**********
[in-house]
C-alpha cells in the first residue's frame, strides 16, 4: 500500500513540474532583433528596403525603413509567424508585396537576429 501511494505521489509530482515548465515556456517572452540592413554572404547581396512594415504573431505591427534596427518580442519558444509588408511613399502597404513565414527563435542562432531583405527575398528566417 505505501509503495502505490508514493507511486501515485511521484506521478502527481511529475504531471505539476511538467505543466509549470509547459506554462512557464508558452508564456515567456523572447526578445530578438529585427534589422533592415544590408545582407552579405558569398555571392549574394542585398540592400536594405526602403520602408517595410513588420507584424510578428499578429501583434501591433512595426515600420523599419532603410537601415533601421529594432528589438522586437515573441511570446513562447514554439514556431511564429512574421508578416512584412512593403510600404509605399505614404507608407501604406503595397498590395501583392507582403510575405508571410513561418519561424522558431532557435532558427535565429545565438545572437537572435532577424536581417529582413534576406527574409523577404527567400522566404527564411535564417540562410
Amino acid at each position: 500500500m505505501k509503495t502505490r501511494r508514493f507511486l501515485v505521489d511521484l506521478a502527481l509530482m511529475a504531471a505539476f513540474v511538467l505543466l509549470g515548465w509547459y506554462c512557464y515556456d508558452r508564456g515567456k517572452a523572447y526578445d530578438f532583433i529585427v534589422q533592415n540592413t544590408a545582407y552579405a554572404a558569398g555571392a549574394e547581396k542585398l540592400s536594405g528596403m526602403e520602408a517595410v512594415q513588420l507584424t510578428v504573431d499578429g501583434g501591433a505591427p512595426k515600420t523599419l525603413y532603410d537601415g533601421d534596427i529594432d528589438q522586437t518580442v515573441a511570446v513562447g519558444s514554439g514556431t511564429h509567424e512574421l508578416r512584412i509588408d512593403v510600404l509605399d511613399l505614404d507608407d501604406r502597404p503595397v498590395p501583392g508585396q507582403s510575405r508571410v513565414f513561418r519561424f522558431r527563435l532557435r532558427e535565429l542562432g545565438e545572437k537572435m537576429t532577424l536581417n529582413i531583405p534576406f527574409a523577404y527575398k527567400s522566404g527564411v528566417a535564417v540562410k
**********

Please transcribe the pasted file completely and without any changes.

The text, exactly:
[in-house]
C-alpha cells in the first residue's frame, strides 16, 4: 500500500513540474532583433528596403525603413509567424508585396537576429 501511494505521489509530482515548465515556456517572452540592413554572404547581396512594415504573431505591427534596427518580442519558444509588408511613399502597404513565414527563435542562432531583405527575398528566417 505505501509503495502505490508514493507511486501515485511521484506521478502527481511529475504531471505539476511538467505543466509549470509547459506554462512557464508558452508564456515567456523572447526578445530578438529585427534589422533592415544590408545582407552579405558569398555571392549574394542585398540592400536594405526602403520602408517595410513588420507584424510578428499578429501583434501591433512595426515600420523599419532603410537601415533601421529594432528589438522586437515573441511570446513562447514554439514556431511564429512574421508578416512584412512593403510600404509605399505614404507608407501604406503595397498590395501583392507582403510575405508571410513561418519561424522558431532557435532558427535565429545565438545572437537572435532577424536581417529582413534576406527574409523577404527567400522566404527564411535564417540562410
Amino acid at each position: 500500500m505505501k509503495t502505490r501511494r508514493f507511486l501515485v505521489d511521484l506521478a502527481l509530482m511529475a504531471a505539476f513540474v511538467l505543466l509549470g515548465w509547459y506554462c512557464y515556456d508558452r508564456g515567456k517572452a523572447y526578445d530578438f532583433i529585427v534589422q533592415n540592413t544590408a545582407y552579405a554572404a558569398g555571392a549574394e547581396k542585398l540592400s536594405g528596403m526602403e520602408a517595410v512594415q513588420l507584424t510578428v504573431d499578429g501583434g501591433a505591427p512595426k515600420t523599419l525603413y532603410d537601415g533601421d534596427i529594432d528589438q522586437t518580442v515573441a511570446v513562447g519558444s514554439g514556431t511564429h509567424e512574421l508578416r512584412i509588408d512593403v510600404l509605399d511613399l505614404d507608407d501604406r502597404p503595397v498590395p501583392g508585396q507582403s510575405r508571410v513565414f513561418r519561424f522558431r527563435l532557435r532558427e535565429l542562432g545565438e545572437k537572435m537576429t532577424l536581417n529582413i531583405p534576406f527574409a523577404y527575398k527567400s522566404g527564411v528566417a535564417v540562410k